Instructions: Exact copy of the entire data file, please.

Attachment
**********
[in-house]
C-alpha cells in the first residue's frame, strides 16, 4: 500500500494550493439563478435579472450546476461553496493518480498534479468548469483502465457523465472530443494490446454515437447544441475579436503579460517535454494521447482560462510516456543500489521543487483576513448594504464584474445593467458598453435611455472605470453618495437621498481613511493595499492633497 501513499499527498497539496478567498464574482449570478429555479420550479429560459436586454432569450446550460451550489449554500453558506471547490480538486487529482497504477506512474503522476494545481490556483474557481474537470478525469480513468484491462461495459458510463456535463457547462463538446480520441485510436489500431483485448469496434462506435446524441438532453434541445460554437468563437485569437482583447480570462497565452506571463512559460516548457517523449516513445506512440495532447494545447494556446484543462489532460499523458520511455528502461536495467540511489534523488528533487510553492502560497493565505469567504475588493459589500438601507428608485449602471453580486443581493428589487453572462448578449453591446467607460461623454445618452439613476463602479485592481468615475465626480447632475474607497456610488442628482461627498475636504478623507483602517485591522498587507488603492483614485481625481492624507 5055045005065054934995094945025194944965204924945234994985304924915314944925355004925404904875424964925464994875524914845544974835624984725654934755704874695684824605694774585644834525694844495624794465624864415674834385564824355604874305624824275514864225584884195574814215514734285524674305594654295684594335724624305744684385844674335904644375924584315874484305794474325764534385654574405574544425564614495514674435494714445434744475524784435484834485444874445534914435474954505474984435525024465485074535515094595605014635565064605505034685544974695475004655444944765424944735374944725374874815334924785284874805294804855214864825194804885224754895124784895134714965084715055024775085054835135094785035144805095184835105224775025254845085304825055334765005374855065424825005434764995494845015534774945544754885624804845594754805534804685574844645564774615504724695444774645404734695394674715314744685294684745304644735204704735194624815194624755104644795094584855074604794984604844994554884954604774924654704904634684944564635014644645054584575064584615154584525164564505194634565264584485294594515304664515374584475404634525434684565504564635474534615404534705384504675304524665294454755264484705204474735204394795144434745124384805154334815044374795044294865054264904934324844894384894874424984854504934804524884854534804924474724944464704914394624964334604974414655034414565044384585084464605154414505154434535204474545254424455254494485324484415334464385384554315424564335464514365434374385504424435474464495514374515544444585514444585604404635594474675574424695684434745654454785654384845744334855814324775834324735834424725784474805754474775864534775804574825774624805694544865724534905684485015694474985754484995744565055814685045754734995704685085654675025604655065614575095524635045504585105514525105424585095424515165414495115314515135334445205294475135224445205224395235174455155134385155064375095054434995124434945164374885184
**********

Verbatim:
[in-house]
C-alpha cells in the first residue's frame, strides 16, 4: 500500500494550493439563478435579472450546476461553496493518480498534479468548469483502465457523465472530443494490446454515437447544441475579436503579460517535454494521447482560462510516456543500489521543487483576513448594504464584474445593467458598453435611455472605470453618495437621498481613511493595499492633497 501513499499527498497539496478567498464574482449570478429555479420550479429560459436586454432569450446550460451550489449554500453558506471547490480538486487529482497504477506512474503522476494545481490556483474557481474537470478525469480513468484491462461495459458510463456535463457547462463538446480520441485510436489500431483485448469496434462506435446524441438532453434541445460554437468563437485569437482583447480570462497565452506571463512559460516548457517523449516513445506512440495532447494545447494556446484543462489532460499523458520511455528502461536495467540511489534523488528533487510553492502560497493565505469567504475588493459589500438601507428608485449602471453580486443581493428589487453572462448578449453591446467607460461623454445618452439613476463602479485592481468615475465626480447632475474607497456610488442628482461627498475636504478623507483602517485591522498587507488603492483614485481625481492624507 5055045005065054934995094945025194944965204924945234994985304924915314944925355004925404904875424964925464994875524914845544974835624984725654934755704874695684824605694774585644834525694844495624794465624864415674834385564824355604874305624824275514864225584884195574814215514734285524674305594654295684594335724624305744684385844674335904644375924584315874484305794474325764534385654574405574544425564614495514674435494714445434744475524784435484834485444874445534914435474954505474984435525024465485074535515094595605014635565064605505034685544974695475004655444944765424944735374944725374874815334924785284874805294804855214864825194804885224754895124784895134714965084715055024775085054835135094785035144805095184835105224775025254845085304825055334765005374855065424825005434764995494845015534774945544754885624804845594754805534804685574844645564774615504724695444774645404734695394674715314744685294684745304644735204704735194624815194624755104644795094584855074604794984604844994554884954604774924654704904634684944564635014644645054584575064584615154584525164564505194634565264584485294594515304664515374584475404634525434684565504564635474534615404534705384504675304524665294454755264484705204474735204394795144434745124384805154334815044374795044294865054264904934324844894384894874424984854504934804524884854534804924474724944464704914394624964334604974414655034414565044384585084464605154414505154434535204474545254424455254494485324484415334464385384554315424564335464514365434374385504424435474464495514374515544444585514444585604404635594474675574424695684434745654454785654384845744334855814324775834324735834424725784474805754474775864534775804574825774624805694544865724534905684485015694474985754484995744565055814685045754734995704685085654675025604655065614575095524635045504585105514525105424585095424515165414495115314515135334445205294475135224445205224395235174455155134385155064375095054434995124434945164374885184